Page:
What kind of response do you get when you ask your child about their day?
Or when you try to find out if something’s bothering them?
Or get the inside scoop on what happened at the party?
Do their words come spilling out, or do they shut you down, look out the window, or change the subject?
You’re eager to learn your child’s innermost thoughts. You want to know what’s going on in their world. You especially want to be the first to find out if something’s not right.
And you should.
Your child should think of you as their confidant—the safe space where they can share whatever’s on their minds and in their hearts.
You don’t want them to be confiding in someone else who might not have the kind of influence you deem appropriate.
So just how do you get your child to WANT to open up? It starts with getting the timing right.
I will tell you a secret.
The best time to find out things about your child’s life is when you’re talking to them at night.
Why? Because they want you to stay!
They want your company.
Here’s another secret:
If you listen, they will talk. And you can find out some very important things about your children and their lives.
This may go completely counter to what you’ve thought until now. I know it did for me.
When I used to tuck in my daughter Britney at night and she would tell me a story, very often I would interrupt her and give her my take on things or impart some words of wisdom.
Then I read something about the importance of listening, and I realized that I was missing a key opportunity to connect with my child.
By talking too much, I was pre-empting Britney’s desire to talk! I wasn’t giving her space to form her thoughts and share them.
When I realized that my talking was getting in the way of Britney’s talking, I immediately tried a different tactic.
I started to really listen, and what happened fascinated me.
Britney would tell me something, and then she would stop. This time, instead of rushing in with my view or advice, I wouldn’t say anything. Or I’d just say “hmm” or “wow.”
To my delightful surprise, she would start talking again, and she would tell me more. The more I listened, the more she talked.
As soon as I jumped in, bam! That was it. She clamped up.
There was big payoff whenever I kept my mouth shut, including finding out things that she probably wouldn’t have told me if I had interrupted—like the time she came home from a party and told me one of her friend’s moms smoked a pipe with the kids.
Here again, instead of jumping in with my racing thoughts, I contained myself and just said, “Really?”
This gave me an opportunity to have a conversation where she told me how she felt about what had happened.
I tell you, it all came from me being quiet.
Often, listening will solve seemingly unresolvable difficulties with your child.
One of my clients, Joan, had a daughter who started refusing to go to school. She would say:
“I don’t want to go to school! Why do I have to go to school? What is the big deal if I stay home today?”
What would you do if your child was doing this?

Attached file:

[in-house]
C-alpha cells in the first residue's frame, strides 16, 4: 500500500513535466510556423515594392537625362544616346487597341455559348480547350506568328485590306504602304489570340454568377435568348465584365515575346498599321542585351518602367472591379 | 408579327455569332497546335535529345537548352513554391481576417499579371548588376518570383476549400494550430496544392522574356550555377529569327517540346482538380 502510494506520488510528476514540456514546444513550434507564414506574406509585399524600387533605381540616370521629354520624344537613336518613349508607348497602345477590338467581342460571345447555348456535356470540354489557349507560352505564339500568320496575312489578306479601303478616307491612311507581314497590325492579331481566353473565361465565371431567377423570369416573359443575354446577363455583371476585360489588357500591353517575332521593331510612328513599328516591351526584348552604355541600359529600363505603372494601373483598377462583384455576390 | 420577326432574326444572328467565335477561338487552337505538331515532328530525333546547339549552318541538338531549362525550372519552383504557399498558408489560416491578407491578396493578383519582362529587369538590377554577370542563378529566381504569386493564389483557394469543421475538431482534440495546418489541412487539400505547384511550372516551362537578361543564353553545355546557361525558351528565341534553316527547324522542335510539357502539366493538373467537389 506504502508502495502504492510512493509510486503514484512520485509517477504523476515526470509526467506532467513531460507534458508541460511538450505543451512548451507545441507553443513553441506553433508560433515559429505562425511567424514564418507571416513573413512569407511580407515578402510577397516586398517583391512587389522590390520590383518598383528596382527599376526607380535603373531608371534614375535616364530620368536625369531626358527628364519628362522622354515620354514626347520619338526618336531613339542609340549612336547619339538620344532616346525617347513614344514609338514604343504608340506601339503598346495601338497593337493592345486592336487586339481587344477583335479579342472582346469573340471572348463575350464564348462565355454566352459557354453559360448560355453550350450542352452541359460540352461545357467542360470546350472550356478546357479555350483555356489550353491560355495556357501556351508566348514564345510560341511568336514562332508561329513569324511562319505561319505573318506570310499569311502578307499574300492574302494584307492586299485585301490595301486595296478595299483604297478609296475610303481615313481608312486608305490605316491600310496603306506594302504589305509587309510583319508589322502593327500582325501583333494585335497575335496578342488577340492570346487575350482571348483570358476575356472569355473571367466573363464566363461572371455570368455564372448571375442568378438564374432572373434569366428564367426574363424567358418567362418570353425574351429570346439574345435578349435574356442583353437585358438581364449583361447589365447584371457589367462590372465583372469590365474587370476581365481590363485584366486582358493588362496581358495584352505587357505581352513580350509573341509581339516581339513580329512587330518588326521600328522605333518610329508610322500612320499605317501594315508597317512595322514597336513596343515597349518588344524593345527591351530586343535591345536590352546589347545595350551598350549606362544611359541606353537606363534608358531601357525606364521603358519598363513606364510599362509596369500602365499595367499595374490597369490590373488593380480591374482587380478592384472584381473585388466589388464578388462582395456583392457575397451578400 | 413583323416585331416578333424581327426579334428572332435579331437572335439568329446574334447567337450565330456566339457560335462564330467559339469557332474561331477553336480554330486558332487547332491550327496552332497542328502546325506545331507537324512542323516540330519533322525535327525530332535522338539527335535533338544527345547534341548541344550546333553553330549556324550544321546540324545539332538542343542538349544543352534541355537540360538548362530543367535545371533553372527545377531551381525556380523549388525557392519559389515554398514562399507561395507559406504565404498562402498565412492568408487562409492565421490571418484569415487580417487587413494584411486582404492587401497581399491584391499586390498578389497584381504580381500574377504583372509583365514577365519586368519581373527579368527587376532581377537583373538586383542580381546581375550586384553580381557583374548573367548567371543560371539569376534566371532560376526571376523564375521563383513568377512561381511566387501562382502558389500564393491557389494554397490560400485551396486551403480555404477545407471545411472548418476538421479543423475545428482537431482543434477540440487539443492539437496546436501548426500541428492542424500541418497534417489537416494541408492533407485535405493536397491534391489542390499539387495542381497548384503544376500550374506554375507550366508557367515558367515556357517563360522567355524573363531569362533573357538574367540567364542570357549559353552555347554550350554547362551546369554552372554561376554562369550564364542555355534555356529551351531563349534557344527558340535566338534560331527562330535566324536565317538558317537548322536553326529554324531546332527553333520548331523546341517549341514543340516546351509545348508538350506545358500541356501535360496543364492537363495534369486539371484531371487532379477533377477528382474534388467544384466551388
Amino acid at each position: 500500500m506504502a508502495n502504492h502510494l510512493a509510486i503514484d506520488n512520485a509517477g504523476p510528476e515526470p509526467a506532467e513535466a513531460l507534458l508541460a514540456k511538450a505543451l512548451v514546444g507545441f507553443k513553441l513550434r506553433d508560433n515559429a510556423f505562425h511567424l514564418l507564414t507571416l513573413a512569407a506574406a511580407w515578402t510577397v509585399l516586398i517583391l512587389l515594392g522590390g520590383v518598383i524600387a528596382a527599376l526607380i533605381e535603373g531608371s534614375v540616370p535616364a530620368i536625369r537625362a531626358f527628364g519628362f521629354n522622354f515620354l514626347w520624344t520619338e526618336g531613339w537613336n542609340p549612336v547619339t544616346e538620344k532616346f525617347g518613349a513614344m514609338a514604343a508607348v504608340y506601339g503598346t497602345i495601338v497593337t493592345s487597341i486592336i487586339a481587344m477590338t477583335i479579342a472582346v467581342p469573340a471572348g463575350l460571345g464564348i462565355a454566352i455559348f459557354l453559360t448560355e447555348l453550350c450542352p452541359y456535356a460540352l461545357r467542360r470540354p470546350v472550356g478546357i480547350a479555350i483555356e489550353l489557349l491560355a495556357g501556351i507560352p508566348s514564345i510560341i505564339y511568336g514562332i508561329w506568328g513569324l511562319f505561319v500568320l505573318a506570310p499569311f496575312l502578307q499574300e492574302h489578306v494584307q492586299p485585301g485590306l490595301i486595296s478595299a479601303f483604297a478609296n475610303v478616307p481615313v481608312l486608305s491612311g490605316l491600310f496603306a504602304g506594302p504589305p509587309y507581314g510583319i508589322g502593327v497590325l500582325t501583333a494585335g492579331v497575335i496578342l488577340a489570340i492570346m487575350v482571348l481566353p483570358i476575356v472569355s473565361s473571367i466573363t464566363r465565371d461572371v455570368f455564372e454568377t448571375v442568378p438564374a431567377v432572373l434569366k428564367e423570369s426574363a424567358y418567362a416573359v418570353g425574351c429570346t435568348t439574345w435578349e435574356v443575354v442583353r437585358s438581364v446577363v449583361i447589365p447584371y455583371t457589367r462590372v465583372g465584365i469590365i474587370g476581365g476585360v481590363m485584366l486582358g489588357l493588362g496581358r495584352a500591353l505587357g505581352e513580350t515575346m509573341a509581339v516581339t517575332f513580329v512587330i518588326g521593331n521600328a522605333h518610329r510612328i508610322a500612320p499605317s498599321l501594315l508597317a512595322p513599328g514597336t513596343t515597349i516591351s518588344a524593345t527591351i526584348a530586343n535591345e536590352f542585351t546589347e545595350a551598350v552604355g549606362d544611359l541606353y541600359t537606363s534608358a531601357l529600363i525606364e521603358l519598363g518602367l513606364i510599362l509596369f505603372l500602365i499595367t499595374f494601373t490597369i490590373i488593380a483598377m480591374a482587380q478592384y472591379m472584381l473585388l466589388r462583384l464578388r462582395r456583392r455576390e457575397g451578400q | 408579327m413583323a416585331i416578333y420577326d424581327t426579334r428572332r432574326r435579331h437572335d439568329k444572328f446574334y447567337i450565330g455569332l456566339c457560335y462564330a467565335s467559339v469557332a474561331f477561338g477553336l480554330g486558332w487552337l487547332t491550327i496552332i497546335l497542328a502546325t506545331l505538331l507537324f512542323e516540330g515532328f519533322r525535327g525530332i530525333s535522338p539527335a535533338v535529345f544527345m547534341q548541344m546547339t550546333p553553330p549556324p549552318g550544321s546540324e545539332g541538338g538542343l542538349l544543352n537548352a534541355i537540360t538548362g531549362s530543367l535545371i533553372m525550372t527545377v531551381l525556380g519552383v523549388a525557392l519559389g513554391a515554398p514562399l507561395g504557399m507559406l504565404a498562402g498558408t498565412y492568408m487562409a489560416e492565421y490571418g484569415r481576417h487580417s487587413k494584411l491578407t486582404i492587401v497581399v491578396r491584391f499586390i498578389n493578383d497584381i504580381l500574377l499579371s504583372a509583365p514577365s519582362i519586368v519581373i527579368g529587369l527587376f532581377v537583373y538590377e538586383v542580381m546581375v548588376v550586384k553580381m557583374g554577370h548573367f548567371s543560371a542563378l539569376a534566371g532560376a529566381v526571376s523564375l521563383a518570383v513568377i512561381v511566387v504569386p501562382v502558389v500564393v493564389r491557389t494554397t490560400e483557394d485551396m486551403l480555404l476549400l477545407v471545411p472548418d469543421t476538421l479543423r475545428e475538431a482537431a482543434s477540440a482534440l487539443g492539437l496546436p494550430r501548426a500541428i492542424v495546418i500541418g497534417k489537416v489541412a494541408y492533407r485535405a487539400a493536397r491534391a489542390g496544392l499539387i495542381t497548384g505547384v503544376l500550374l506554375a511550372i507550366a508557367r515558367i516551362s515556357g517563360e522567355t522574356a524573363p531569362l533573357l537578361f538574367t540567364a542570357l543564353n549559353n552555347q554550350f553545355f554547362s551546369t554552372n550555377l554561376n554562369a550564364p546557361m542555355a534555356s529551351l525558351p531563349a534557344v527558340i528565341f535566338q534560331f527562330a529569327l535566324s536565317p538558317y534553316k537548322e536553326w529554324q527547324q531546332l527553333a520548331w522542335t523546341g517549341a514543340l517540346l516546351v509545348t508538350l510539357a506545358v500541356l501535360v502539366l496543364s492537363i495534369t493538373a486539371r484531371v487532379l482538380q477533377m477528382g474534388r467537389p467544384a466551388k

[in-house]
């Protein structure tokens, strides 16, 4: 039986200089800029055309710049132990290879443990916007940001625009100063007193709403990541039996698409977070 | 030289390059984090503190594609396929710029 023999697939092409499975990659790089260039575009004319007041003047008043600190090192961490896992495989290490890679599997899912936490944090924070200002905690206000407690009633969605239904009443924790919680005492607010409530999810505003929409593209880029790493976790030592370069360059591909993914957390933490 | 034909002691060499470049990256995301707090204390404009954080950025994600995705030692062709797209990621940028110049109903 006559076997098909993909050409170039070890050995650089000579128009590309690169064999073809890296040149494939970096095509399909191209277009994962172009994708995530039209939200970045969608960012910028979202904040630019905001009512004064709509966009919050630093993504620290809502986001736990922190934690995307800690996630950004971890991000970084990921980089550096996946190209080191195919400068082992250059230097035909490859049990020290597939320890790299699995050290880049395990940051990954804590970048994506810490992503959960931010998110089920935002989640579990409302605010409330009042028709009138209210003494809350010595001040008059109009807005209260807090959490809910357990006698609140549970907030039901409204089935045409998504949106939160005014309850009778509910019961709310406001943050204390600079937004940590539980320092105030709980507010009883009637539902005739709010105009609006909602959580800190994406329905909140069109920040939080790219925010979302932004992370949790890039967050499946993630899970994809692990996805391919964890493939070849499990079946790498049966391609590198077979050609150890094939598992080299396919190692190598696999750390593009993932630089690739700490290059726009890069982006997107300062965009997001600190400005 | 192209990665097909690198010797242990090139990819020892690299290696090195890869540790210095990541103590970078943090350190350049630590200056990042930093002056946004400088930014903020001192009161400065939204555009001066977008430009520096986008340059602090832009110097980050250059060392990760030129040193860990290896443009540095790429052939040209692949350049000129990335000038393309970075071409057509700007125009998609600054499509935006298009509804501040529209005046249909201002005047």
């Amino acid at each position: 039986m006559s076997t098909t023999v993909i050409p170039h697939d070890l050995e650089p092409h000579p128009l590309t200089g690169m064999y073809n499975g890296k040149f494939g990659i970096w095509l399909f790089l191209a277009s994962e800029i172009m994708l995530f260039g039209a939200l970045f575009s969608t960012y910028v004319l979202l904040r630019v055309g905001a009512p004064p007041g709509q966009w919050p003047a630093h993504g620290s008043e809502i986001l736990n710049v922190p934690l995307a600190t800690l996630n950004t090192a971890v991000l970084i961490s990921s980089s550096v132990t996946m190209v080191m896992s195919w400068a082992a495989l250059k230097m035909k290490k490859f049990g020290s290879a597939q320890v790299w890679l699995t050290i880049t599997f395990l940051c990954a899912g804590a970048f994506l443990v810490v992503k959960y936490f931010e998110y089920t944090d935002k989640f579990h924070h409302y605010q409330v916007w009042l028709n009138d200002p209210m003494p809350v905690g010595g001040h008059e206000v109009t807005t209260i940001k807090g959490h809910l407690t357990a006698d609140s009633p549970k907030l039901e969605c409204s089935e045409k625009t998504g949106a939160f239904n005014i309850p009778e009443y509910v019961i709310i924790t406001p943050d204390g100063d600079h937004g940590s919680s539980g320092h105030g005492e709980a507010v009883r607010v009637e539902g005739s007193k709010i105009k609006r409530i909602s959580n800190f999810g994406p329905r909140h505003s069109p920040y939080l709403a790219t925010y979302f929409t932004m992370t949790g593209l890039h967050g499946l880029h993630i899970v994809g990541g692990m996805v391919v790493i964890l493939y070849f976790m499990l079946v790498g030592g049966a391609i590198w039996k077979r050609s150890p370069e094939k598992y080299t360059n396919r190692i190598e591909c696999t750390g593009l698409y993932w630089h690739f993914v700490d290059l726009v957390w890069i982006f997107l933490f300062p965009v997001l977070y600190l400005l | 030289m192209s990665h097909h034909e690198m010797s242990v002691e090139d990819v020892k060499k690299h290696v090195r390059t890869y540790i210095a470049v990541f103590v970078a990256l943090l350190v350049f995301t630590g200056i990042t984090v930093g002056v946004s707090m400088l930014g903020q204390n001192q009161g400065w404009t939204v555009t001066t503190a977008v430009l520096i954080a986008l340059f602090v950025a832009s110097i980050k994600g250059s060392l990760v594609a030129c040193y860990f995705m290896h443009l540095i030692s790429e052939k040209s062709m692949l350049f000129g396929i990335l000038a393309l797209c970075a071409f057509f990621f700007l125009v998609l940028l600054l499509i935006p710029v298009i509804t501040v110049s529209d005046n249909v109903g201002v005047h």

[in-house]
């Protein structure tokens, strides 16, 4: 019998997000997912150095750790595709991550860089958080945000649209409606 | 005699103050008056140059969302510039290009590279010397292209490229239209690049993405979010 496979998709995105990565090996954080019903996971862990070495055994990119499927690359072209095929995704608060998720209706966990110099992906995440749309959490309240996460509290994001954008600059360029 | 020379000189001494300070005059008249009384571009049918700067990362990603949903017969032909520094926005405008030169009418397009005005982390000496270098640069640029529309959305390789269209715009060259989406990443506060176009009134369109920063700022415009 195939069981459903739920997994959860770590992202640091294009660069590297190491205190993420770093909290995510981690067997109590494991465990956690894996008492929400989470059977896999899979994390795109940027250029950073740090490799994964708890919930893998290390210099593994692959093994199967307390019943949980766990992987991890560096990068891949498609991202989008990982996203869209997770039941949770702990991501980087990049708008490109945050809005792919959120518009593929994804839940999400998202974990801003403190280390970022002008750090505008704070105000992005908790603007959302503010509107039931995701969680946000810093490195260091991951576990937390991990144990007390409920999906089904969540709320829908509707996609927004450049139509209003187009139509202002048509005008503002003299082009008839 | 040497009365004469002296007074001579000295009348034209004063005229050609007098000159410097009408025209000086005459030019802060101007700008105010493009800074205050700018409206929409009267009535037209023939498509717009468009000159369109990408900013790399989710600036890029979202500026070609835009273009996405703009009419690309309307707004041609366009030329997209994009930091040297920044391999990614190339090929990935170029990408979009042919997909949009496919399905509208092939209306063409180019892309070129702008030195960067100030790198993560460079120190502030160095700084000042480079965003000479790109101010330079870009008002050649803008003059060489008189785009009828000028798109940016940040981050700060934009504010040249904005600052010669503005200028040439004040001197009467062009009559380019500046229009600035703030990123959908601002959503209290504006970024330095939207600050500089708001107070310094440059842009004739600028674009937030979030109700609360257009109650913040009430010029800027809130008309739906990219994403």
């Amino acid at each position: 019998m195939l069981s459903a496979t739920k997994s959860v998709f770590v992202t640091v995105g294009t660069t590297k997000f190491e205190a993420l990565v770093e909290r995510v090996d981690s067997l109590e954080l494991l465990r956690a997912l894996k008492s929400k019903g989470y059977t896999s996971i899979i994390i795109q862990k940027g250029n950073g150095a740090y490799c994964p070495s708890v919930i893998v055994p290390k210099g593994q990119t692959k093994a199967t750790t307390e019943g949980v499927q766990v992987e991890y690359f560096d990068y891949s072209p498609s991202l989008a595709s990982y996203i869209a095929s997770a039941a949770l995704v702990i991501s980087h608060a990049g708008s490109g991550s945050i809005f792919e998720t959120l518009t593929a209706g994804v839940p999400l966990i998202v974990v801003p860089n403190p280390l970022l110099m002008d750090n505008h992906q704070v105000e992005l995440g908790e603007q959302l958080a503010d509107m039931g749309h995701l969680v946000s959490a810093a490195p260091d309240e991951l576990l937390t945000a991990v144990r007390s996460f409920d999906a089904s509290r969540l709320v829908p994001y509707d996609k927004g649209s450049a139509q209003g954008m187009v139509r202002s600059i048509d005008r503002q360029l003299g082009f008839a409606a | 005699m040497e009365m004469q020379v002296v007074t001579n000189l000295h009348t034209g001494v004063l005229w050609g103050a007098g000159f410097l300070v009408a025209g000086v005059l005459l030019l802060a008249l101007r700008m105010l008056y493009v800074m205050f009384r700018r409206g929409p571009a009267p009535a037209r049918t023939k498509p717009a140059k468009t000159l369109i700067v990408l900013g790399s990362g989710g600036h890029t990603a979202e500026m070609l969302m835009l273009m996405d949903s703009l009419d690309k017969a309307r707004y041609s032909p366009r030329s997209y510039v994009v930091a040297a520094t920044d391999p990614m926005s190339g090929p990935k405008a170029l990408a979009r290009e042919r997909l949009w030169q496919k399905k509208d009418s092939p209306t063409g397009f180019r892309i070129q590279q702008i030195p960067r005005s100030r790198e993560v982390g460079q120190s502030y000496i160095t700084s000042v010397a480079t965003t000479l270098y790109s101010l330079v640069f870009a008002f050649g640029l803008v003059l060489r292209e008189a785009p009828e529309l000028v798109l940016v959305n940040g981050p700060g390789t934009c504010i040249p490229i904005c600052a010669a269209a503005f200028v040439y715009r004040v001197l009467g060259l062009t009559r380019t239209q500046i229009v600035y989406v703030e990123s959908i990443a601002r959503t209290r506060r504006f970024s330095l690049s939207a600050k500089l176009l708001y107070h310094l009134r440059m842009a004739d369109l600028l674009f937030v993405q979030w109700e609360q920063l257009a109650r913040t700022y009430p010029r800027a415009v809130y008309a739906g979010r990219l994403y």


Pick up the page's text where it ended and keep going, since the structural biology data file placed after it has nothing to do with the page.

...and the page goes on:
You would not be alone if you started trying to reason with her and tell her she absolutely must go to school.
That’s what Joan would normally do, too. She would have cut her off and argued, and it would become about forcing her to go to school.
But after working with me, Joan decided to just listen.
The more she listened, the more her child ranted. At some point, she just blurted out that the teacher was really mean to her and pushed her.
So Joan found out why her daughter didn’t want to go to school. She was then able to empower her daughter and help her do something about it.
Listening to your child—really listening—can do so much more than talking.
And listening when it’s hard to listen can do wonders.
For instance, what would you do if your child said, “I hate you?”
Would you feel the urge to correct him or talk him out of his feelings? The problem is that when you resist feelings and tell people they don’t feel what they feel, it makes them feel it even more!
In Module 5 of my audio program Parenting That Empowers, I’ll teach you my favorite communication tool for dealing with difficult moments like this. You will be stunned when you see how quickly angry feelings disappear, and how your child immediately feels more connected to you. (You can actually use this tool with everyone in your life—I do.)
When a child feels heard, seen, and validated, they grow up believing that they matter. They do not become adults who keep quiet for fear of being shut down. And they do not enter unequal relationships that cause them pain.
Practicing effective listening with your child not only gives you the critical information you need and deepens the bond you share, but it sets your kid up to succeed in life.Let Them Learn To Have A Voice
You can have a rich, wonderful relationship with your child, and you don’t have to say much at all. When you listen, they really do talk.
P.S. Are you feeling sad that perhaps your parents didn’t listen to you or allow you to feel heard as a child? Maybe they still don’t.
If so, your parents likely did not have the tools in Parenting That Empowers. Many of our parents did not. But it doesn’t have to be this way for your children:Give Your Kids The Childhood You Missed